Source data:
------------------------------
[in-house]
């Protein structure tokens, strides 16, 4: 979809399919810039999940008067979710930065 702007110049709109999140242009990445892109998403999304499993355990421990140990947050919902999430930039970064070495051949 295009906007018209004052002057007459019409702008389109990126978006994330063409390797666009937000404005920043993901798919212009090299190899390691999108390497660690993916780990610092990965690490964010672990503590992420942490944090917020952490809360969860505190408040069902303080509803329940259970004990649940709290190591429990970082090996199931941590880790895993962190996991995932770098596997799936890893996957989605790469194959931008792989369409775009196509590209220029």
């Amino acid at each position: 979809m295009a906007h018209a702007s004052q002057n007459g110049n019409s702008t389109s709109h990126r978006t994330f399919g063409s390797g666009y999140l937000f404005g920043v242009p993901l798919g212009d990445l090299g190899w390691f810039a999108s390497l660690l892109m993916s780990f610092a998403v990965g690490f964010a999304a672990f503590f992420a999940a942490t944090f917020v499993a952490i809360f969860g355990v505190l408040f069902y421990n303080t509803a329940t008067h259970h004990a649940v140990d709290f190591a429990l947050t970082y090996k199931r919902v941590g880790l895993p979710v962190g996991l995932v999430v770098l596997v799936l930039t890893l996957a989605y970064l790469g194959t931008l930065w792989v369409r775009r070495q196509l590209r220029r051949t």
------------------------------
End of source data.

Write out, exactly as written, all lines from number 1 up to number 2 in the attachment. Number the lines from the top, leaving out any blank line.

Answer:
[in-house]
């Protein structure tokens, strides 16, 4: 979809399919810039999940008067979710930065 702007110049709109999140242009990445892109998403999304499993355990421990140990947050919902999430930039970064070495051949 295009906007018209004052002057007459019409702008389109990126978006994330063409390797666009937000404005920043993901798919212009090299190899390691999108390497660690993916780990610092990965690490964010672990503590992420942490944090917020952490809360969860505190408040069902303080509803329940259970004990649940709290190591429990970082090996199931941590880790895993962190996991995932770098596997799936890893996957989605790469194959931008792989369409775009196509590209220029």